Where were you the day Superman died? Back in 1992, in the middle of the last real boom of the comic book culture, nothing caught the attention of the general public like the announcement of the “Death of Superman” comic book saga. DC’s announcement garnered unprecedented media attention from the mainstream media and the public following the very successful release of Marvel’s X-Men #1 relaunch, with multiple variant covers (the original microtransactions), the hype around the rogue superstar creator publisher, Image Comics, and the development of the Lois & Clark: The New Adventures of Superman TV show to be premiered the following year. For a more comprehensive timeline of the comic book editorial, here you can watch a documentary, Requiem & Rebirth: Superman Lives!, originally included in the Superman/Doomsday animated film from 2007, the first time they adapted the story, and the first of the modern line of DC direct-to-video releases. The latest in this series of animated films is Reign of the Supermen.
*WARNING: HEAVY SPOILERS AHEAD!*
Following the events and post-credit scenes from the previous animated film, Reign of the Supermen begins with the world’s grief being interrupted by the sightings of four mysterious superheroes wearing the classic Kryptonian symbol which identified the Man of Steel. The events make Lois Lane investigate further, starting at Lexcorp, where Lex Luthor proclaims Superboy to be the real Superman. Lois discovers the boy is a Superman clone.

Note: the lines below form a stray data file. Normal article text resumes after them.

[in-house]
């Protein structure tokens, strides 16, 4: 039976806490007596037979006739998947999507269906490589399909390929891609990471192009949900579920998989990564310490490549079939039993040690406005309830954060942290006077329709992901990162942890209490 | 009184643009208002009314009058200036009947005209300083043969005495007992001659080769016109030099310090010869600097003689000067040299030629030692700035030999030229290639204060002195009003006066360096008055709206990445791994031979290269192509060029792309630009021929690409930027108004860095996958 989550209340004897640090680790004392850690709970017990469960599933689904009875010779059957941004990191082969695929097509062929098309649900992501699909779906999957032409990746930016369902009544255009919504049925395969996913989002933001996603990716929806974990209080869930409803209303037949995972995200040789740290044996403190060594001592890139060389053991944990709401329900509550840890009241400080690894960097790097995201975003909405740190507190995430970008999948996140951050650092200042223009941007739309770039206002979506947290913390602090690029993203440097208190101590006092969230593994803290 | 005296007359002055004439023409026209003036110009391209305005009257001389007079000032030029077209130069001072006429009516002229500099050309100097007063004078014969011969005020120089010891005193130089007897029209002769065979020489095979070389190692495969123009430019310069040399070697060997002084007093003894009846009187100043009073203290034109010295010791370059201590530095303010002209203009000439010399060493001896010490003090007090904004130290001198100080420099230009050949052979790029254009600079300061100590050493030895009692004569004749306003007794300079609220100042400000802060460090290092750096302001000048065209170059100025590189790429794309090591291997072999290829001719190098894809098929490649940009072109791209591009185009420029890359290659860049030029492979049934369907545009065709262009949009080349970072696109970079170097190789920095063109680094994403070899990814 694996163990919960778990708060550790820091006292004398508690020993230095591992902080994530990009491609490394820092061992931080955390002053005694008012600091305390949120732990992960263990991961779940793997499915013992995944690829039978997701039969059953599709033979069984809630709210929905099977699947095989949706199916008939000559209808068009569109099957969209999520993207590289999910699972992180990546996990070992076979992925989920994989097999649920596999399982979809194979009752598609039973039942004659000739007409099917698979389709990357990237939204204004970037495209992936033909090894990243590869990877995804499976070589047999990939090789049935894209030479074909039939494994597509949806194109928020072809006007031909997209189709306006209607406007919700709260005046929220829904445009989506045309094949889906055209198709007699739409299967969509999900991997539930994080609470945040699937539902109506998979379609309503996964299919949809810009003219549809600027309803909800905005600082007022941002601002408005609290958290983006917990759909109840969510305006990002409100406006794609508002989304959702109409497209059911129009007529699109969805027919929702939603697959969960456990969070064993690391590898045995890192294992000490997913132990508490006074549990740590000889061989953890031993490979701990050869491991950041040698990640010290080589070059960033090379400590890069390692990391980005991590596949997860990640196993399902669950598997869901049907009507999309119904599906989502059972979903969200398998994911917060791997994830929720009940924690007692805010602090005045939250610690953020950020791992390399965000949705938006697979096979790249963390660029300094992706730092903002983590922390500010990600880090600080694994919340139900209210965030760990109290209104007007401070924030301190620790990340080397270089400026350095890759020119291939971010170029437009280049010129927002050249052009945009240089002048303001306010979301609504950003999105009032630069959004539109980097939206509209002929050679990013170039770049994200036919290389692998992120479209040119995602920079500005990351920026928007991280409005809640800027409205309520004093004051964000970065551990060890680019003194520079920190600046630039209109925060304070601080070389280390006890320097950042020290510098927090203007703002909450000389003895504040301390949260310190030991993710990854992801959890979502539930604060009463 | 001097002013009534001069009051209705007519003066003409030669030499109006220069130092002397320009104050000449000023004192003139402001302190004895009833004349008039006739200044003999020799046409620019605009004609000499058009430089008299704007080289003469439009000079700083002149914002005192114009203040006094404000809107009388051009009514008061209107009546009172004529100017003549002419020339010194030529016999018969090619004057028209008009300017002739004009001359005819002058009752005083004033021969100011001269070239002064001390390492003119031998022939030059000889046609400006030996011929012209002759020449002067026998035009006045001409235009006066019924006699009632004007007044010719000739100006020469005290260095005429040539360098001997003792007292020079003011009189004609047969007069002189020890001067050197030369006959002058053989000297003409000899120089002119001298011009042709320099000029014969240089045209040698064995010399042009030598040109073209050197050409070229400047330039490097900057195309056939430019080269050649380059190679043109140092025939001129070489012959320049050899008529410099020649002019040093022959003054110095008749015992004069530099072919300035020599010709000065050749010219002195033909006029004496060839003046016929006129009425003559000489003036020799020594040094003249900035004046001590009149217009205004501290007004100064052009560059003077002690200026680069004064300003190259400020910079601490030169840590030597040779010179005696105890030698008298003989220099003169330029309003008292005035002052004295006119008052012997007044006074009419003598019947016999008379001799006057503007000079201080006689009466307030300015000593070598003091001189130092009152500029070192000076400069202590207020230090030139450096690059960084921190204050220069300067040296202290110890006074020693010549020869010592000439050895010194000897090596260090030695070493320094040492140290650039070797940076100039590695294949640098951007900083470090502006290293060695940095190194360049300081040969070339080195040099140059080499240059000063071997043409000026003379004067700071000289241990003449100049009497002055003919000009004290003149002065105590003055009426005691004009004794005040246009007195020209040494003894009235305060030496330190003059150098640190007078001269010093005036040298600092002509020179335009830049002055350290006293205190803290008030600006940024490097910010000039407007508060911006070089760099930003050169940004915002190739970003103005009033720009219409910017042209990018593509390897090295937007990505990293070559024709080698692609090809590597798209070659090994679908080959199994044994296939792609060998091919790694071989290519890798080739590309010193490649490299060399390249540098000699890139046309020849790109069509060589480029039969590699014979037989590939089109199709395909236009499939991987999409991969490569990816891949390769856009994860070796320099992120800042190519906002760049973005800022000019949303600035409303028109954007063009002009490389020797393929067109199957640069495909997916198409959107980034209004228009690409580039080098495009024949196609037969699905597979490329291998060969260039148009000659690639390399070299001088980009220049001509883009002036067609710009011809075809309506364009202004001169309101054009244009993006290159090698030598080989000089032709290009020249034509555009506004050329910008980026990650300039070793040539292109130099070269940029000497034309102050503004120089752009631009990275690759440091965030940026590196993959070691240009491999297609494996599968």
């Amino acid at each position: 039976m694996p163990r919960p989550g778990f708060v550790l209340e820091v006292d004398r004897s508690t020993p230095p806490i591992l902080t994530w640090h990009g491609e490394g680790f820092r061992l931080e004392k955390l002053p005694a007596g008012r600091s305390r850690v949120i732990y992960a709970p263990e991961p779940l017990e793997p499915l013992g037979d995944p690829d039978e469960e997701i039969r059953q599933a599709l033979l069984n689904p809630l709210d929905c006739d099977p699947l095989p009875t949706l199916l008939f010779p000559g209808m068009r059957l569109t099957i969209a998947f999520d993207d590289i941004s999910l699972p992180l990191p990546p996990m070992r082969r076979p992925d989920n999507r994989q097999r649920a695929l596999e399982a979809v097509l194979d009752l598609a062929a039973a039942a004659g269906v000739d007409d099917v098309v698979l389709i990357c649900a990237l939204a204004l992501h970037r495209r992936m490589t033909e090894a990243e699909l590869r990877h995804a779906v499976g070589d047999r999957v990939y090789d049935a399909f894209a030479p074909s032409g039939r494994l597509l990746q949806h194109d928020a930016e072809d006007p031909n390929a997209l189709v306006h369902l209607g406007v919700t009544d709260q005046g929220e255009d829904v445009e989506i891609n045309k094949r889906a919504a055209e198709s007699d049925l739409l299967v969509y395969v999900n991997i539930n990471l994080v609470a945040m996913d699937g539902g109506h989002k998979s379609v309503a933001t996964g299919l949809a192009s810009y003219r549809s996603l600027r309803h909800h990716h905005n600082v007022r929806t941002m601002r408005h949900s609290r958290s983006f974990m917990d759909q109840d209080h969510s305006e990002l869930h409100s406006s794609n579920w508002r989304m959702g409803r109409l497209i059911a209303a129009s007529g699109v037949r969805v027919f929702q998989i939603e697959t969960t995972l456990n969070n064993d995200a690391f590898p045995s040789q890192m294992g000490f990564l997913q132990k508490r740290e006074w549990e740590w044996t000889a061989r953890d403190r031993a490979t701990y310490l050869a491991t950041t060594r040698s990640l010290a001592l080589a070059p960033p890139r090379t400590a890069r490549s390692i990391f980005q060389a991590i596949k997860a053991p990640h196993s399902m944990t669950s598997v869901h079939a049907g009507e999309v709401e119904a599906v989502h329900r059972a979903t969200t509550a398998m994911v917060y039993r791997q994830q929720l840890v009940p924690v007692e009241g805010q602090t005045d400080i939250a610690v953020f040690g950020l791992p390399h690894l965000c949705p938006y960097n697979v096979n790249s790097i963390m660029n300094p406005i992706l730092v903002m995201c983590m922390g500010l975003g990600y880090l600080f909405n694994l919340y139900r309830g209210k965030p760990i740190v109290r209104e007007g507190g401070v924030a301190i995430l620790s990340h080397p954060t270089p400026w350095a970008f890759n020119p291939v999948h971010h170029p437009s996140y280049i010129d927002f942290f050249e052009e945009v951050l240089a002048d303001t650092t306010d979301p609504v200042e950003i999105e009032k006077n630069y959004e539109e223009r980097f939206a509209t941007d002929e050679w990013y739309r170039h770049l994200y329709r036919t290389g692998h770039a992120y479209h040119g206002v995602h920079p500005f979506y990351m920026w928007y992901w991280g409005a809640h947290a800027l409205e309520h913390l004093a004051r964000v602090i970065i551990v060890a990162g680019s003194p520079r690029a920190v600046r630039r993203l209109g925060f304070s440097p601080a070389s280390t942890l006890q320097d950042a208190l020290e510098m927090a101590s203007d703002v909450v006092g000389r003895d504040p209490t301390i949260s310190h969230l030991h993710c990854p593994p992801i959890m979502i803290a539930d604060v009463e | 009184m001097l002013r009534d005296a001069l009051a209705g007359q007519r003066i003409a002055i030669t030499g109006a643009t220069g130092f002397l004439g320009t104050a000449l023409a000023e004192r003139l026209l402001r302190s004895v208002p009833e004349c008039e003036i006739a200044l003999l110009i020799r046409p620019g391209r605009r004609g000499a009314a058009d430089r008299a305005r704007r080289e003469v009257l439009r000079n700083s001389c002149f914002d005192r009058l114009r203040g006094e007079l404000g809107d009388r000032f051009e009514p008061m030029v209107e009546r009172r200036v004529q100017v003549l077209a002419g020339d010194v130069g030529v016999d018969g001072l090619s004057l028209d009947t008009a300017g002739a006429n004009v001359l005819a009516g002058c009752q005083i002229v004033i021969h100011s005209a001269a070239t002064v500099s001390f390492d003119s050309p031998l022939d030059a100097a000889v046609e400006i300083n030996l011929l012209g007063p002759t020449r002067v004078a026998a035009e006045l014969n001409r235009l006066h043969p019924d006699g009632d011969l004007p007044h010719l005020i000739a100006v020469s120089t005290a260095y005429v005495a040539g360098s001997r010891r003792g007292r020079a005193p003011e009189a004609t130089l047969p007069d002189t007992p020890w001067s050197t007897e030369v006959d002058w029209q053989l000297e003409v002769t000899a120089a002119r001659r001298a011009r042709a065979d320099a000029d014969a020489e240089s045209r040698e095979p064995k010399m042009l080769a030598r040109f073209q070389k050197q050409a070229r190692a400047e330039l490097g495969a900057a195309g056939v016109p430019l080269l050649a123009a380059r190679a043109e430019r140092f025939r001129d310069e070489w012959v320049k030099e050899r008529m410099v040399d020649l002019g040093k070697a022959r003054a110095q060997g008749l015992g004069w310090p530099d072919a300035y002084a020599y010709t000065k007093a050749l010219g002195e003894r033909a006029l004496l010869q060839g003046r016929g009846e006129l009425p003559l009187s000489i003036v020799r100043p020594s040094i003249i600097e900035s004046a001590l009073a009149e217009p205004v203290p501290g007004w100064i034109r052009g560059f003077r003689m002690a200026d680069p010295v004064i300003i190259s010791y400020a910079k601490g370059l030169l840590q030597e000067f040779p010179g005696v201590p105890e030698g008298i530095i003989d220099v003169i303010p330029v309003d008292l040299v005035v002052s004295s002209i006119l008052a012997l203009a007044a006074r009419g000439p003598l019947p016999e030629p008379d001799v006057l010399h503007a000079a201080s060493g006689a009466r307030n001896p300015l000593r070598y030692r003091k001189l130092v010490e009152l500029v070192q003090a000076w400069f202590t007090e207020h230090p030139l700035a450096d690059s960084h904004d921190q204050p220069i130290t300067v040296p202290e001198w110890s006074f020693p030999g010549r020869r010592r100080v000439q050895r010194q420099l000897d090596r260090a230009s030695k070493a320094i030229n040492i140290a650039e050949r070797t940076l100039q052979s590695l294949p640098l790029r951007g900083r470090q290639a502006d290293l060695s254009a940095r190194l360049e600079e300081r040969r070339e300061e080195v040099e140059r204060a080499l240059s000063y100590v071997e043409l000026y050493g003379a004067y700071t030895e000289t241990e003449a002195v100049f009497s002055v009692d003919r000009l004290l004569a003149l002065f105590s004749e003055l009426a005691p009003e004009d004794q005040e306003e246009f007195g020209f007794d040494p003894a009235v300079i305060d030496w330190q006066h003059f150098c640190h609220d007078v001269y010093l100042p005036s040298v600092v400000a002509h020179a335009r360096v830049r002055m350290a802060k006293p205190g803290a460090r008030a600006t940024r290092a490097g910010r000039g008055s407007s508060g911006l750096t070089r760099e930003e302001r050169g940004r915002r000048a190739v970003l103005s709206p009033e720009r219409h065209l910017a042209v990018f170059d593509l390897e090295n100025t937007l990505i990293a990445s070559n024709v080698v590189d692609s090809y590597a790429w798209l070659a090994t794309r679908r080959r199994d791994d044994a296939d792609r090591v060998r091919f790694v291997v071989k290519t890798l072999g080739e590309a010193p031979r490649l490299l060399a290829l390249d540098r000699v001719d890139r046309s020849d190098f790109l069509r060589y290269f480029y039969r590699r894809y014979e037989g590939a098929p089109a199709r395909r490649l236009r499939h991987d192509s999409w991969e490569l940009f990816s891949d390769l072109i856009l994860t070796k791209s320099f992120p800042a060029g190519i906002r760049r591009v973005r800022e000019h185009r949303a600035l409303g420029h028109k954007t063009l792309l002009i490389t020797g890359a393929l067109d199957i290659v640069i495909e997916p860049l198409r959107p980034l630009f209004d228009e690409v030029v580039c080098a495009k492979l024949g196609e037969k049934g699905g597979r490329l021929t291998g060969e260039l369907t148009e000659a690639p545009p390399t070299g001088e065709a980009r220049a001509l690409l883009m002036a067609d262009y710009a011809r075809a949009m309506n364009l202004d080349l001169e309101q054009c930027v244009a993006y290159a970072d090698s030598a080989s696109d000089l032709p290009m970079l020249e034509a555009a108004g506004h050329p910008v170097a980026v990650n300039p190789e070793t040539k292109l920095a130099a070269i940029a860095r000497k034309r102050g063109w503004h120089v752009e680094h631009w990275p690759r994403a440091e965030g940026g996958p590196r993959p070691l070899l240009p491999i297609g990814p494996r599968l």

A battle ensues when another one of the mystery men, referred to as Eradicator, shows up to take Luthor into custody. After a fight between him and Superboy breaks out, the remaining new superheroes appear: a cyborg-looking Superman and Steel, who wears a high-tech armor. After the fight, Lois confronts Cyborg Superman, who claims to be Clark, but that his memories have been mostly erased by the process of his cybernetic resurrection.
Pulling strings, Luthors manages to insert Superboy into the Justice League presidential detail when a boom tube suddenly appears with a legion of Parademons, who attack the presidential caravan. Steel and Cyborg Superman are on the scene too. Superboy is defeated, the Justice League is able to stand their ground, and Cyborg Superman saves the day under dubious circumstances almost nobody notices, while the Justice League disappears into one of the boom tubes and is transported to another dimension. The President is inclined to declare the cyborg the real “Superman” publicly. Luthor loses it and reveals to Superboy he also has Luthor’s own DNA in him.
Later, the Cyborg Superman visits the grave of astronaut Terri Henshaw and receives a message from Darkseid. Lois Lane and Henry Irons learn about this and conclude that somehow Cyborg Superman is, in reality, the missing astronaut Hank Henshaw, who had an accident while repairing a satellite and disappeared in outer space because Superman couldn’t get there to help the astronaut crew.